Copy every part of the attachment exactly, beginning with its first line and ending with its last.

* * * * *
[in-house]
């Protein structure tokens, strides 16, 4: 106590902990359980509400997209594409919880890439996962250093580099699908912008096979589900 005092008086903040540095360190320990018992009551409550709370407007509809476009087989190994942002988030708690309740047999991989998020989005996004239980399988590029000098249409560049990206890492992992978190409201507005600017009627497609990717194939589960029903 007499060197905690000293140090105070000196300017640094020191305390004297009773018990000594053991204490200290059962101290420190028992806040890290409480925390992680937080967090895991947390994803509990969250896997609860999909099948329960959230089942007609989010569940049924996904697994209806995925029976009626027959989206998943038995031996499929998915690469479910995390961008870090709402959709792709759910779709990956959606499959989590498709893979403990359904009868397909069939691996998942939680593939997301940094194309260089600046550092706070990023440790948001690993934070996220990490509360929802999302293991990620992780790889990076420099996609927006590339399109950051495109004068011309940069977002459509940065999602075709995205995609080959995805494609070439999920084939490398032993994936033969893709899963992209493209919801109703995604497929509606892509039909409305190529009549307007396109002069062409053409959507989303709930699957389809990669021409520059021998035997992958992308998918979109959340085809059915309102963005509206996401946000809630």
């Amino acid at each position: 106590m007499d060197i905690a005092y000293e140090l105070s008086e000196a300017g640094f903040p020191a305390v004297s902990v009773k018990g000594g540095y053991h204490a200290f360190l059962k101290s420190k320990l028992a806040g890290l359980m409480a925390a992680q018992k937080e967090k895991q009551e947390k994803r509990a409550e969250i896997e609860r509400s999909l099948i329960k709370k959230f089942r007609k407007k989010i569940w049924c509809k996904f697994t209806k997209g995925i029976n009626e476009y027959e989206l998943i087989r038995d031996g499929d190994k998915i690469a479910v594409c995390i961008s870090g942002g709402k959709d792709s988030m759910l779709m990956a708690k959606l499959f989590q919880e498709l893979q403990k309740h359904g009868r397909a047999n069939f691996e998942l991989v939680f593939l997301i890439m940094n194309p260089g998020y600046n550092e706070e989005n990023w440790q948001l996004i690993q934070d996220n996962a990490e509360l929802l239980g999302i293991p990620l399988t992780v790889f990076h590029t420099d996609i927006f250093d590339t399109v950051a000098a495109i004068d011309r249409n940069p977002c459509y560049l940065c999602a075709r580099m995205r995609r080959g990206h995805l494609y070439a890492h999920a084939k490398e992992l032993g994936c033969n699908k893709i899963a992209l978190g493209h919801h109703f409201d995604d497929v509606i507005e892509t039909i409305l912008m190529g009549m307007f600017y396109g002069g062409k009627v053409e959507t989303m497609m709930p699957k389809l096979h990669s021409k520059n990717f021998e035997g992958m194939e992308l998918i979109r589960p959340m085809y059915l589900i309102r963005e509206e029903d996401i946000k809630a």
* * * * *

[in-house]
């Protein structure tokens, strides 16, 4: 106590902990359980509400997209594409919880890439996962250093580099699908912008096979589900 005092008086903040540095360190320990018992009551409550709370407007509809476009087989190994942002988030708690309740047999991989998020989005996004239980399988590029000098249409560049990206890492992992978190409201507005600017009627497609990717194939589960029903 007499060197905690000293140090105070000196300017640094020191305390004297009773018990000594053991204490200290059962101290420190028992806040890290409480925390992680937080967090895991947390994803509990969250896997609860999909099948329960959230089942007609989010569940049924996904697994209806995925029976009626027959989206998943038995031996499929998915690469479910995390961008870090709402959709792709759910779709990956959606499959989590498709893979403990359904009868397909069939691996998942939680593939997301940094194309260089600046550092706070990023440790948001690993934070996220990490509360929802999302293991990620992780790889990076420099996609927006590339399109950051495109004068011309940069977002459509940065999602075709995205995609080959995805494609070439999920084939490398032993994936033969893709899963992209493209919801109703995604497929509606892509039909409305190529009549307007396109002069062409053409959507989303709930699957389809990669021409520059021998035997992958992308998918979109959340085809059915309102963005509206996401946000809630």
């Amino acid at each position: 106590m007499d060197i905690a005092y000293e140090l105070s008086e000196a300017g640094f903040p020191a305390v004297s902990v009773k018990g000594g540095y053991h204490a200290f360190l059962k101290s420190k320990l028992a806040g890290l359980m409480a925390a992680q018992k937080e967090k895991q009551e947390k994803r509990a409550e969250i896997e609860r509400s999909l099948i329960k709370k959230f089942r007609k407007k989010i569940w049924c509809k996904f697994t209806k997209g995925i029976n009626e476009y027959e989206l998943i087989r038995d031996g499929d190994k998915i690469a479910v594409c995390i961008s870090g942002g709402k959709d792709s988030m759910l779709m990956a708690k959606l499959f989590q919880e498709l893979q403990k309740h359904g009868r397909a047999n069939f691996e998942l991989v939680f593939l997301i890439m940094n194309p260089g998020y600046n550092e706070e989005n990023w440790q948001l996004i690993q934070d996220n996962a990490e509360l929802l239980g999302i293991p990620l399988t992780v790889f990076h590029t420099d996609i927006f250093d590339t399109v950051a000098a495109i004068d011309r249409n940069p977002c459509y560049l940065c999602a075709r580099m995205r995609r080959g990206h995805l494609y070439a890492h999920a084939k490398e992992l032993g994936c033969n699908k893709i899963a992209l978190g493209h919801h109703f409201d995604d497929v509606i507005e892509t039909i409305l912008m190529g009549m307007f600017y396109g002069g062409k009627v053409e959507t989303m497609m709930p699957k389809l096979h990669s021409k520059n990717f021998e035997g992958m194939e992308l998918i979109r589960p959340m085809y059915l589900i309102r963005e509206e029903d996401i946000k809630a």